Friday, April 27, 2012

Speak your mind, even if your voice squeaks


  Well, it's almost time for the student recital, and my students have been working hard to get their songs ready for prime time.   I teach guitar in Waldorf, Maryland.  I'm always yelling about overthrowing things, so we are going to be renaming the town WalGRAD, in honor of the Revolution.  And one of my students thought the recital would be boring...

  I had a great lesson yesterday that I'd like to share with you.

Sam stopped by for his lesson yesterday.  Sam is about nine years old, and has been taking guitar for about two years.  He is naturally verbose, something that he says is discouraged by his teachers and cousins.  "You've got some cool stuff to say, man!"  I reply, then encourage him to express himself.

  Well, it's crunch time with the recital less than  24 hours away.  He sits down in the chair, and just as I'm about to ask him what he's been up to, he holds up his hand with a very sincere look on his face, and says most intently "We shouldn't talk this week, we've got to practice for tomorrow's show."  He dives into his practice, pauses where he would normally mention something cool, and says "I went to my aunt's work today!", then remembers his goal, and dives back in.  Surfacing again, he says "I made a castle!...but I'll tell you about that next week!"

  We're working on the George Thorogood tune "Bad to the Bone", and we've decided to play a duet.  I'm singing and playing guitar, and he's playing guitar with the occasional "YEAH!" thrown in, as instructed, blues-style.

"B-b-b-baaad"  "Yeah!"

  "Wow, my voice sounded really high there"  Sam says with dismay.

"Nah man, it's fine."

He doesn't seem convinced.  So, I tell him about falsettos, have him listen to the end part of "Stairway to Heaven", and tell him that since he's "like nine, dude, your voice is gonna be a little higher, no worries!"

  "But wait - your teenage cousin teases you about it, right?"  I ask.  "All the time."

I told him that his voice will be lower in a few years, but in the meantime, never, ever be ashamed of how it sounds.  I told him that while we as a culture always seem to be striving towards the lower voices, certain styles of music like the higher sounds, and that his voice was always something to be proud of, no matter what anyone says.  I should have told him there's always a "cousin" around to tell us what's what, and how we might not want to pay them any attention.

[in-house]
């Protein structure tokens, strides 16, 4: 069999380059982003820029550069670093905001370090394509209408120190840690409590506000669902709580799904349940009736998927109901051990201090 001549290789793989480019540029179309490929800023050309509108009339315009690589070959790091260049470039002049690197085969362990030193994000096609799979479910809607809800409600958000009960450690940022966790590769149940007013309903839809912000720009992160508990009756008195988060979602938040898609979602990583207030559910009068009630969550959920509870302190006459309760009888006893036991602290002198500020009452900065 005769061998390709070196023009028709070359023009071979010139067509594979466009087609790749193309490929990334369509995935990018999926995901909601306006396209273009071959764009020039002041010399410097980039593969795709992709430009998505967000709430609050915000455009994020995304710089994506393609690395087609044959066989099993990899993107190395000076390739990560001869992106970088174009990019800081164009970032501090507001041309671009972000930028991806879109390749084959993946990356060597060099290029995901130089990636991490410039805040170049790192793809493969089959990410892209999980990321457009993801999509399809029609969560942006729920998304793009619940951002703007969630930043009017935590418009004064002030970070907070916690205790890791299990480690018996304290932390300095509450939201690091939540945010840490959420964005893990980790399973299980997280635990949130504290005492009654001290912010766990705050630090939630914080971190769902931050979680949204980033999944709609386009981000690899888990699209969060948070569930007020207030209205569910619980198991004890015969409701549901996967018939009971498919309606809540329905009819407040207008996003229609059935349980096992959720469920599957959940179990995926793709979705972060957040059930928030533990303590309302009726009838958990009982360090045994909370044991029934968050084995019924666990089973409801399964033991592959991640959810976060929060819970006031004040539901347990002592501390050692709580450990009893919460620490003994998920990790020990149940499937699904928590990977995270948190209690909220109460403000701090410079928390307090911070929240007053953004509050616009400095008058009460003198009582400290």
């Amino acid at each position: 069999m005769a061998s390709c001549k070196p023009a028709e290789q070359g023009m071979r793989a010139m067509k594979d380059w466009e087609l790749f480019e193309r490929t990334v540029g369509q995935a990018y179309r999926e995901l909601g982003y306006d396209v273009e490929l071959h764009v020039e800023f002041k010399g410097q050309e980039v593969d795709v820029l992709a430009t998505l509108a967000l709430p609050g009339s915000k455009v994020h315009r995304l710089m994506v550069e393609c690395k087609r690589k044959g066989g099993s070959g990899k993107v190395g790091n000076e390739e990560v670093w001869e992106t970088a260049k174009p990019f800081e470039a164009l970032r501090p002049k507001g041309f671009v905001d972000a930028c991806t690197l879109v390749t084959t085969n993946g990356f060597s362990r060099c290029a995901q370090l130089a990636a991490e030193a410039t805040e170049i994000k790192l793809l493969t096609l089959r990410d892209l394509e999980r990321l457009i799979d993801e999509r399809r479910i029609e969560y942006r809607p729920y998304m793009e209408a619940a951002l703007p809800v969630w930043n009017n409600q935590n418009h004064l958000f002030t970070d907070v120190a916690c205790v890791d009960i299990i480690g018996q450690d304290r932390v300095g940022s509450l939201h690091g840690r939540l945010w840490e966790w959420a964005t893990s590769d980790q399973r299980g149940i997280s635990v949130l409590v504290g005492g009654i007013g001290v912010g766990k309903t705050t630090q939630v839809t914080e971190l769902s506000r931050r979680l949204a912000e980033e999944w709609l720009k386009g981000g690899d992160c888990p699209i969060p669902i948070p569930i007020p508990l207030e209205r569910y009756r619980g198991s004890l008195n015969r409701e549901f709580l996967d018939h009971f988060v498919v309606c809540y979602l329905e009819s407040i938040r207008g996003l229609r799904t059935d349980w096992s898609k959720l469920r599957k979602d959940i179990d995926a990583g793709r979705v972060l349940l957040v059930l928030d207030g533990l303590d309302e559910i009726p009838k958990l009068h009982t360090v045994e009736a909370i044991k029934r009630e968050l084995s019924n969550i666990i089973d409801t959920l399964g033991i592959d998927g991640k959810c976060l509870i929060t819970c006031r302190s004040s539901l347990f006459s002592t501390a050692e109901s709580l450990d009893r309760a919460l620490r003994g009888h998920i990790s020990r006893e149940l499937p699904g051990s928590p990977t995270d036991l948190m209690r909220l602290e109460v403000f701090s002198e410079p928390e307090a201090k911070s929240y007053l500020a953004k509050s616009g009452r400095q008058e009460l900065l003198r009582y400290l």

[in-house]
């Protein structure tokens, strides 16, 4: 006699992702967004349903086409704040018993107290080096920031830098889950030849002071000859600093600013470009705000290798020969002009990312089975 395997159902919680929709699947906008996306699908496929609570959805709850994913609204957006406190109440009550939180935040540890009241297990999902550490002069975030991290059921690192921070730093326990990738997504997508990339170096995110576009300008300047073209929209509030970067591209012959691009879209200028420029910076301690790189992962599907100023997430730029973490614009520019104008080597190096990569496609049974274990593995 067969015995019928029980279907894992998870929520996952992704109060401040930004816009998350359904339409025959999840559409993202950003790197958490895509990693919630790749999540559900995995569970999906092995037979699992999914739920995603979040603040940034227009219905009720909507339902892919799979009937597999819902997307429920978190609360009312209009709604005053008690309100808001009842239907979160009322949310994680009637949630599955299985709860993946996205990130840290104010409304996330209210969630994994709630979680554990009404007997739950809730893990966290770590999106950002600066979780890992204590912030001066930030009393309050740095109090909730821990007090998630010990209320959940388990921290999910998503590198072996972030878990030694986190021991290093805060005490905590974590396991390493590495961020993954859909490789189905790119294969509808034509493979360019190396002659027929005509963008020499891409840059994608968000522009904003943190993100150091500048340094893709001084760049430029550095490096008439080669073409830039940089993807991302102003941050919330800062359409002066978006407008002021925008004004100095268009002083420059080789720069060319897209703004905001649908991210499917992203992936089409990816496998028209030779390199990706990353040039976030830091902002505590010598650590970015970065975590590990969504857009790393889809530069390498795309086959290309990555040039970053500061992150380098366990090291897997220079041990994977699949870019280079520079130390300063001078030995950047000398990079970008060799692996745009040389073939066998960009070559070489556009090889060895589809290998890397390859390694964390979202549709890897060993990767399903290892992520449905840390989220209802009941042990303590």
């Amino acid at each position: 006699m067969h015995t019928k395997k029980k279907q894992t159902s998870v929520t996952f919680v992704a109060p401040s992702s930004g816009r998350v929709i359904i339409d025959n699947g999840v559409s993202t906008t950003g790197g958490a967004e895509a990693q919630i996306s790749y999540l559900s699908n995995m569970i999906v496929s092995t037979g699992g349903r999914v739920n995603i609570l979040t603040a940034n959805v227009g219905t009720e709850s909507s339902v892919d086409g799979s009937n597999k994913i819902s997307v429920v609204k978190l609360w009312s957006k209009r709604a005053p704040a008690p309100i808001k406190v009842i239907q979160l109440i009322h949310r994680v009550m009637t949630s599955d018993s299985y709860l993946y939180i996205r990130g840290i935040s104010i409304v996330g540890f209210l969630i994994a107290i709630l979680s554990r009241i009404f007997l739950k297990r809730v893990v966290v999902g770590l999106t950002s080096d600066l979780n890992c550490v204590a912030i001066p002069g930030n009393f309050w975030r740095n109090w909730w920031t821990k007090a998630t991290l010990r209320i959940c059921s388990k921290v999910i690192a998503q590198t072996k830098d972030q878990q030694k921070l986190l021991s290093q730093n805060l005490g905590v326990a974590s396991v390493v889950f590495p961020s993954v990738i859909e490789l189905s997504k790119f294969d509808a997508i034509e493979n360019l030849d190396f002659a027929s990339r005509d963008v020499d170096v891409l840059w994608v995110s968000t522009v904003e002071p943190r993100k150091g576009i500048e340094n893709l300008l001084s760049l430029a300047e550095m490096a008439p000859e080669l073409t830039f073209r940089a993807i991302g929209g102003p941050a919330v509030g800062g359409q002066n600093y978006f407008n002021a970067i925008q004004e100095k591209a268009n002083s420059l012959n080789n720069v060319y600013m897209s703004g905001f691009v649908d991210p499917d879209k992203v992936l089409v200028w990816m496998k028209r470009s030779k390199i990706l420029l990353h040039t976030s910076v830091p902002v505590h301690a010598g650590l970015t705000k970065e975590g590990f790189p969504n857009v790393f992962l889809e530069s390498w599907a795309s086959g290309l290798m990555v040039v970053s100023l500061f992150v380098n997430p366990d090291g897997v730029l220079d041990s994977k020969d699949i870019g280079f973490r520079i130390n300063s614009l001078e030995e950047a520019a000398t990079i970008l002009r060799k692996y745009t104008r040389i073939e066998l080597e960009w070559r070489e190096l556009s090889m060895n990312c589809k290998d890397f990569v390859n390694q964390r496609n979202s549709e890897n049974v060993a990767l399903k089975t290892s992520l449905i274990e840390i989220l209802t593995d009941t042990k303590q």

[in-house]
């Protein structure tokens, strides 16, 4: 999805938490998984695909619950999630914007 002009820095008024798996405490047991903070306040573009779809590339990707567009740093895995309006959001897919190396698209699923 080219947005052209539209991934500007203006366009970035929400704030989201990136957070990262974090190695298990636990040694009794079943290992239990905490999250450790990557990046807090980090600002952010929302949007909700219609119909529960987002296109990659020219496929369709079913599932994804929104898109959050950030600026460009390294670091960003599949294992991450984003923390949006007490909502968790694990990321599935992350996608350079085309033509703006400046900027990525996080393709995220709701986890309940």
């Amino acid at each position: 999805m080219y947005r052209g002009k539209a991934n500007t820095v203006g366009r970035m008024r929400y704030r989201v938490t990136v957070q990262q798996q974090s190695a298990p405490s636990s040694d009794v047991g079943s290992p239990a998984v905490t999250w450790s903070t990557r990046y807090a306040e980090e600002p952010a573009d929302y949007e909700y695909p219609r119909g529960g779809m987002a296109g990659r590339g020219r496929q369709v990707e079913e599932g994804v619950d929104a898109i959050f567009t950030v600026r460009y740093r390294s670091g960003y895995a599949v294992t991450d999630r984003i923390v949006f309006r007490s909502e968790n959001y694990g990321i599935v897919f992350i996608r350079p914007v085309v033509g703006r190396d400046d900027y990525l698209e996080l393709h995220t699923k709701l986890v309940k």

I wonder how many of us are going around, literally or metaphorically, "singing" through life with a false voice because someone, somewhere, told us it wasn't right.

  I'm not just talking about vocals - our song doesn't even have to deal with words or speaking.  It is the act of living.

  I wonder how many of us are striving for uniqueness.  Many of us artistic folks are.  But doesn't this just lead to false notes and sung lies, too?

  What if, instead, we strove for authenticity, and sang how we really sound?

At the gym the other night, given the choice between lifting weights or watching Christina Aguilera on TV, I found myself watching The Voice.   Man, what a lousy show, though!  What the heck is wrong with us?  Who can judge musical merit, or any merit, for that case?  Sure, sure, notes can be hit or missed, skill can be practiced - but man, what a shame that we would take anyone's opinion serious enough to put them in...way cool red chairs!  (Man, so Revolutionary - I want one!)

  But seriously, folks...

What people in your life are sitting in those red chairs, saying "Ehhh.......your voice squeaked."?

More importantly, how long will we continue to say "Yes, cousin?"

Now, I'm off to go set up the stage for this overthrowing of Waldorf.

I think the night sky is going to be filled with stars.  Red ones.

- Josh  

Tuesday, April 24, 2012

Don't waste my life, bro!


  Man oh man, I hope spring has been treating everyone well!  Each year I'm reminded what a cool season it is.

Plus, the frogs and crickets are back, who are, in my opinion, the best musicians around.  #winning!

  I've been doing a lot of music marketing lately, as well as watching even more happen around  me.  It is both fascinating (on a good day), and discouraging and frustrating (on a bad day.)  There seems to be quite a bit of noise cluttering the airwaves, and I wanted to talk about that in a philosophical and practical sense today.  While this post is aimed at musicians, I think it can apply to anyone.